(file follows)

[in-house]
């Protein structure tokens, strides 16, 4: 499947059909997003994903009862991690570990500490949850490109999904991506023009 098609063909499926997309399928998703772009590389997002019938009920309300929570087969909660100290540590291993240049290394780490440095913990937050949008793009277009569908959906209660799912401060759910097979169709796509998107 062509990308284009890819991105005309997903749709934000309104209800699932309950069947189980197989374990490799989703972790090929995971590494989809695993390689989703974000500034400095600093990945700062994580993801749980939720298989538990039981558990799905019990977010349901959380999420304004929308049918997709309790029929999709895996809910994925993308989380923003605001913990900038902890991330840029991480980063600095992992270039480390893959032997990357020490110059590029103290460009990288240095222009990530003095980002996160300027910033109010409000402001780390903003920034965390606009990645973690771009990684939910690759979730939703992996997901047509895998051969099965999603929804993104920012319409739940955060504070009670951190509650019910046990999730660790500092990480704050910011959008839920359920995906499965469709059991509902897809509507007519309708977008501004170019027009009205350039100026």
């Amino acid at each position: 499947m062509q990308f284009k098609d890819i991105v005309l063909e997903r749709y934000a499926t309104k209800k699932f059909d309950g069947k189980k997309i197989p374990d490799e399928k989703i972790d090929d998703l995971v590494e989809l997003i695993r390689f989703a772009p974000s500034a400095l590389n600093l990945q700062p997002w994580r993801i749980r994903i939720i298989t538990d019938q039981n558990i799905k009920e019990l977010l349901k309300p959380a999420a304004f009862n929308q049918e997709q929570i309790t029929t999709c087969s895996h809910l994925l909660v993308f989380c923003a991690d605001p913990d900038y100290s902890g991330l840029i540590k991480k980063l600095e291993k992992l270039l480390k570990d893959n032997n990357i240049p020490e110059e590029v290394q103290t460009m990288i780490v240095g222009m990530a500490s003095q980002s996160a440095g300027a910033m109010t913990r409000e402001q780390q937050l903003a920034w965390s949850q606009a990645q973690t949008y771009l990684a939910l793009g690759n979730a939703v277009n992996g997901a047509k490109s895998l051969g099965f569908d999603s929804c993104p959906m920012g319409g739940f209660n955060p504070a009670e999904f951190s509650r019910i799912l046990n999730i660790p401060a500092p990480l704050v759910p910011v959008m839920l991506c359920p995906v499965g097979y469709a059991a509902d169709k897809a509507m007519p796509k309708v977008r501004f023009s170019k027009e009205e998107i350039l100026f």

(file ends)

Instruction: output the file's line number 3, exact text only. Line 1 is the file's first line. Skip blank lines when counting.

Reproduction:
């Amino acid at each position: 499947m062509q990308f284009k098609d890819i991105v005309l063909e997903r749709y934000a499926t309104k209800k699932f059909d309950g069947k189980k997309i197989p374990d490799e399928k989703i972790d090929d998703l995971v590494e989809l997003i695993r390689f989703a772009p974000s500034a400095l590389n600093l990945q700062p997002w994580r993801i749980r994903i939720i298989t538990d019938q039981n558990i799905k009920e019990l977010l349901k309300p959380a999420a304004f009862n929308q049918e997709q929570i309790t029929t999709c087969s895996h809910l994925l909660v993308f989380c923003a991690d605001p913990d900038y100290s902890g991330l840029i540590k991480k980063l600095e291993k992992l270039l480390k570990d893959n032997n990357i240049p020490e110059e590029v290394q103290t460009m990288i780490v240095g222009m990530a500490s003095q980002s996160a440095g300027a910033m109010t913990r409000e402001q780390q937050l903003a920034w965390s949850q606009a990645q973690t949008y771009l990684a939910l793009g690759n979730a939703v277009n992996g997901a047509k490109s895998l051969g099965f569908d999603s929804c993104p959906m920012g319409g739940f209660n955060p504070a009670e999904f951190s509650r019910i799912l046990n999730i660790p401060a500092p990480l704050v759910p910011v959008m839920l991506c359920p995906v499965g097979y469709a059991a509902d169709k897809a509507m007519p796509k309708v977008r501004f023009s170019k027009e009205e998107i350039l100026f």